Oddly, Miller chose to produce two MVP plugs for 115VAC (#219-259 & #219-261), even though there is virtually no advantage to having the NEMA 5-20P option, as the NEMA 5-15P plug will plug into a typical NEMA 5-20R receptacle.
So why only one plug for 230V (#219-258)? Furthermore, the NEMA 6-50R receptacle is not typically found outside of welding shops, or specific farm & industrial locations. It does make sense to provide a NEMA 6-50P MVP plug for larger welders that are going to spend most of their time in a dedicated welding shop location. But the primary advantage of the Multimatic 200 -- in fact, I would say its main selling point -- is that it is designed as a portable lightweight unit designed to go "to the job." But how many construction or maintenance job sites are going to have a NEMA 6-50R receptacle available? I've never encountered one. Even the typical construction site generator doesn't have a NEMA 6-50R receptacle. What are commonly available are NEMA 6-20R (straight) or NEMA L14-30R (locking).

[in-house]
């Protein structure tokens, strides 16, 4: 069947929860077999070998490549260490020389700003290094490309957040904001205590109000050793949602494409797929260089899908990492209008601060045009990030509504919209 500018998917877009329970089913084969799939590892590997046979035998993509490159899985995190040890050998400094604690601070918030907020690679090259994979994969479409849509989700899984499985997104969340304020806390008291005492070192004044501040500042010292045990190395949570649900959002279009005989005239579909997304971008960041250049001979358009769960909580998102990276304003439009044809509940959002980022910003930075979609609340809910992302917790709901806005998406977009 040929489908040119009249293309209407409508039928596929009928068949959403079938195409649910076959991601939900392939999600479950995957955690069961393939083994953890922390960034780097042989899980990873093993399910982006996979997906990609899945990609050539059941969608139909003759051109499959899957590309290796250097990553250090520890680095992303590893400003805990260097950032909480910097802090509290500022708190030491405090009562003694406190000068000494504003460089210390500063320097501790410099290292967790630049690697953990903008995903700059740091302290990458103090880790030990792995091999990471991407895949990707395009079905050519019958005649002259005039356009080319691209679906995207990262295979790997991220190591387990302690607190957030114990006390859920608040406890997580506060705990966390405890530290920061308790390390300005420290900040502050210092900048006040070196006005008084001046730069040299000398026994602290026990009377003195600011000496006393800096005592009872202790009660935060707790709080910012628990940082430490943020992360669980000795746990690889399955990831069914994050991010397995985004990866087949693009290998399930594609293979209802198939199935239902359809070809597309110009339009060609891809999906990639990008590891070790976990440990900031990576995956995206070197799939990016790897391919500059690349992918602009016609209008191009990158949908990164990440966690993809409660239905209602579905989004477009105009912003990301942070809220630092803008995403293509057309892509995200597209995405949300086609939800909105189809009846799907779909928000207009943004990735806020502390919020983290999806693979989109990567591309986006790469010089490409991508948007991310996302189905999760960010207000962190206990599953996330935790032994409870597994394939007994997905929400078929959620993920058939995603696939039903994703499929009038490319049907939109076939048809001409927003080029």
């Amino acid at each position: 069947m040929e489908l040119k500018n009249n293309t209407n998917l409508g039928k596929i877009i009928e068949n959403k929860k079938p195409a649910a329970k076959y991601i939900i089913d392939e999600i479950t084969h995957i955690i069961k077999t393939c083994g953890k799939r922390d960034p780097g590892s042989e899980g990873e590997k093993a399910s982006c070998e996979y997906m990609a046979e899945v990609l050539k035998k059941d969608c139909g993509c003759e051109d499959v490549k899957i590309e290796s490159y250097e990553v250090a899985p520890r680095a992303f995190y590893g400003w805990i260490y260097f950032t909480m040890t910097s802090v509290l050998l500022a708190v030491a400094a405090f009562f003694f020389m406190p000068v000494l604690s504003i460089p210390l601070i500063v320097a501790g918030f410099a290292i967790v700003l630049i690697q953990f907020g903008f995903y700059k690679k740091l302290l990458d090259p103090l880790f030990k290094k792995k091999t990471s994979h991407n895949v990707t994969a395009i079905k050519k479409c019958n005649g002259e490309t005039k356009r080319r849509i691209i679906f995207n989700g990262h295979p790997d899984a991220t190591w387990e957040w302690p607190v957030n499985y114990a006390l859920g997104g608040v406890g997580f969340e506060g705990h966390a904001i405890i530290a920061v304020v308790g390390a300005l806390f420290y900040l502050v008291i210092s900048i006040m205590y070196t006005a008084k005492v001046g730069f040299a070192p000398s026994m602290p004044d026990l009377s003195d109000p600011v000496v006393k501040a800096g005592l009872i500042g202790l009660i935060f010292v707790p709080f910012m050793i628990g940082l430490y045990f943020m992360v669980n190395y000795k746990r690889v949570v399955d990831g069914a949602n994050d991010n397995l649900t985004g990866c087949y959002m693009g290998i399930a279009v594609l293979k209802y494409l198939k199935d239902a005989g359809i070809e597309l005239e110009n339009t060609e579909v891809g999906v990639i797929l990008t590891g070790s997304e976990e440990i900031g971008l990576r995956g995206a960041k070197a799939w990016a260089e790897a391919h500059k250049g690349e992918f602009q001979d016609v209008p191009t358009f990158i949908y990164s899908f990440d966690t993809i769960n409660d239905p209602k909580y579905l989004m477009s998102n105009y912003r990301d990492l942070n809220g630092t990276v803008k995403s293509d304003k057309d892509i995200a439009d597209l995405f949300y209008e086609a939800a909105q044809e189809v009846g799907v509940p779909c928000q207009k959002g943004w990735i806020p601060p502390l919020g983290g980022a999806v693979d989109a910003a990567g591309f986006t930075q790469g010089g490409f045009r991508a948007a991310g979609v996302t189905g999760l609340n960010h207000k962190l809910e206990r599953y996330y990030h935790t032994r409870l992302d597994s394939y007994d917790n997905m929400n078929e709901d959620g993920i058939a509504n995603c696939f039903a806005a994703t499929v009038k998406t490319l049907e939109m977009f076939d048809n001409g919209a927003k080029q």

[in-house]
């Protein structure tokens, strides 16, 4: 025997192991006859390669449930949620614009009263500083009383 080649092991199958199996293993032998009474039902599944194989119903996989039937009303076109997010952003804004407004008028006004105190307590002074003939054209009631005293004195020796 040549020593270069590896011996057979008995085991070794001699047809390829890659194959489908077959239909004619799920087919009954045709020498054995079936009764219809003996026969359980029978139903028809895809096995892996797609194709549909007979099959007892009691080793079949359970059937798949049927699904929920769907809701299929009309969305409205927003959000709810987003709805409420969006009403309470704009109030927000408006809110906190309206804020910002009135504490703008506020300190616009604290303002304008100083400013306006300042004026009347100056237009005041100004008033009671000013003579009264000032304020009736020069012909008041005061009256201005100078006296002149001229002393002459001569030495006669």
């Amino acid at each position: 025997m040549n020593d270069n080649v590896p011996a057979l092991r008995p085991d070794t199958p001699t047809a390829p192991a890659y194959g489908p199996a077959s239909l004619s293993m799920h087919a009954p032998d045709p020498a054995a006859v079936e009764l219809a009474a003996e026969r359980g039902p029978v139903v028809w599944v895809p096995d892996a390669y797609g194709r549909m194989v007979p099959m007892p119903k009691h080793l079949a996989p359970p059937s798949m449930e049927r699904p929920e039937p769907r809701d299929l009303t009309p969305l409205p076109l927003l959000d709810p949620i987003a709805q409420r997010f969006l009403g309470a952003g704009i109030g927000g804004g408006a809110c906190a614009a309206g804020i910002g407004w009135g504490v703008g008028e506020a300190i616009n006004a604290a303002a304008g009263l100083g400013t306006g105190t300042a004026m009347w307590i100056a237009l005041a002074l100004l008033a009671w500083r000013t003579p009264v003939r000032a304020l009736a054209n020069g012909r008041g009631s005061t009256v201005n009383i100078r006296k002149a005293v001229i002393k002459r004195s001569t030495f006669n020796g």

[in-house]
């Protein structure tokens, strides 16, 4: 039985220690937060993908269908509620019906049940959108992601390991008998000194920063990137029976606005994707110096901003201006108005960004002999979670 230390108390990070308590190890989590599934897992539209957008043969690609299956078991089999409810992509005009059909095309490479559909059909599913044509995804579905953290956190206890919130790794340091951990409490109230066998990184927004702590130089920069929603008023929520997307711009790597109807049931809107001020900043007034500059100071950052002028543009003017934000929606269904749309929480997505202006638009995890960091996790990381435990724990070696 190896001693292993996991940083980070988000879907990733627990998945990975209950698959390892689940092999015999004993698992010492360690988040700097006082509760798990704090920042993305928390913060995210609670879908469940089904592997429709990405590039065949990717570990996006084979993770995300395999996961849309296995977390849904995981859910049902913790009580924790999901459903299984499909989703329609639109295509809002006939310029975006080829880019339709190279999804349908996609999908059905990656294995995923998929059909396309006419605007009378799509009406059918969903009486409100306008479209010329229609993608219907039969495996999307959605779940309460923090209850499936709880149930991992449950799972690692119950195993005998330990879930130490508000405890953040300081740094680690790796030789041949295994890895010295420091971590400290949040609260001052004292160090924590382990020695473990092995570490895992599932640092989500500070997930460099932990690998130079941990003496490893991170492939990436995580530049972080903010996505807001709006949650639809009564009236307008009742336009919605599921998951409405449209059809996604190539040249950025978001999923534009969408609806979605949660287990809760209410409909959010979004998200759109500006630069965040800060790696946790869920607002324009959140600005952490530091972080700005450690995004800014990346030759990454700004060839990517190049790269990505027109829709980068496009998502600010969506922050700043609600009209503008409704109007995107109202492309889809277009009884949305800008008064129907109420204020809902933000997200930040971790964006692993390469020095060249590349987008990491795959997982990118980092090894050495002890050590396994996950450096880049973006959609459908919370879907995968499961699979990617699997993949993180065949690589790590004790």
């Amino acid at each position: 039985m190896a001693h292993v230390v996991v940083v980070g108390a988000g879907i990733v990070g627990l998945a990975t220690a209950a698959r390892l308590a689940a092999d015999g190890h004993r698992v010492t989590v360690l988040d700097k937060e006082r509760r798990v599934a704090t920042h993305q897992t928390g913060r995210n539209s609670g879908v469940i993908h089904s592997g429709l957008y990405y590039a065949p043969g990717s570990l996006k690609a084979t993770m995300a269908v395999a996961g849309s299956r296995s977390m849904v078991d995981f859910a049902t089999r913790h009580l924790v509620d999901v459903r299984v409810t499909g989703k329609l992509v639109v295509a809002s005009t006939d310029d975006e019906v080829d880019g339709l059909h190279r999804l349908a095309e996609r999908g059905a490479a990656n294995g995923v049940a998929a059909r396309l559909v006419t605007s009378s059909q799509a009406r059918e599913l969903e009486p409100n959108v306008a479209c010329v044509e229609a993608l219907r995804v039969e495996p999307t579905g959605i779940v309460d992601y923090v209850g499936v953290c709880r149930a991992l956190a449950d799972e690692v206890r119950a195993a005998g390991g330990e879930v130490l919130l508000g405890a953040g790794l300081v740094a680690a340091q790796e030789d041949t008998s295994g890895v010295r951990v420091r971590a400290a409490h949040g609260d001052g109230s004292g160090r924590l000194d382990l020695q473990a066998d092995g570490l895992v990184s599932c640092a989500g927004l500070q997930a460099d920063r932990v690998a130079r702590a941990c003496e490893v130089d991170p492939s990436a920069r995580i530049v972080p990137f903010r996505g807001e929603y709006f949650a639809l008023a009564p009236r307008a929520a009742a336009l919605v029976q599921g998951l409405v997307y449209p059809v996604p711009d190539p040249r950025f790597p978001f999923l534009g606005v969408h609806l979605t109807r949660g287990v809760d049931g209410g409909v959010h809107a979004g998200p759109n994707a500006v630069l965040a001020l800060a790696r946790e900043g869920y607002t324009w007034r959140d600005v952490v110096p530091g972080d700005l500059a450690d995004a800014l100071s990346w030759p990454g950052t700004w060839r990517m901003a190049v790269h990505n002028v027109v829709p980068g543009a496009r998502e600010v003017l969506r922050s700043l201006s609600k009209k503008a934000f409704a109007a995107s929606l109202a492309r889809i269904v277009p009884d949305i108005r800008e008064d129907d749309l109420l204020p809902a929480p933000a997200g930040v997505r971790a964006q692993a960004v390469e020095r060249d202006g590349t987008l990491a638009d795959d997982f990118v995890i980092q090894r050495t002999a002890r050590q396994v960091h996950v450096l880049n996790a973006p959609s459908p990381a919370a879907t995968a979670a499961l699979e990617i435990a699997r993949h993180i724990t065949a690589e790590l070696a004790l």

This means we must make our own adapter cord, or we must limit the Multimatic 200 to 115VAC use. This defeats the entire purpose of the MVP plug and diminishes the portability, compactness, and versatility of the Multimatic 200. And let's be clear: making your own adapter is not cheap: just the NEMA 6-50R connector alone for making your own adapter cord will run $50 to $100.
None of this makes any sense. My suspicion is that the MVP was developed for Miller's other product lines, and that it was then carried over to the Multimatic 200. Perhaps not as an afterthought, but without consideration of the Multimatic's objective as a stand-alone roving welding shop.
So is Miller going to expand the MVP plug options? I certainly hope so.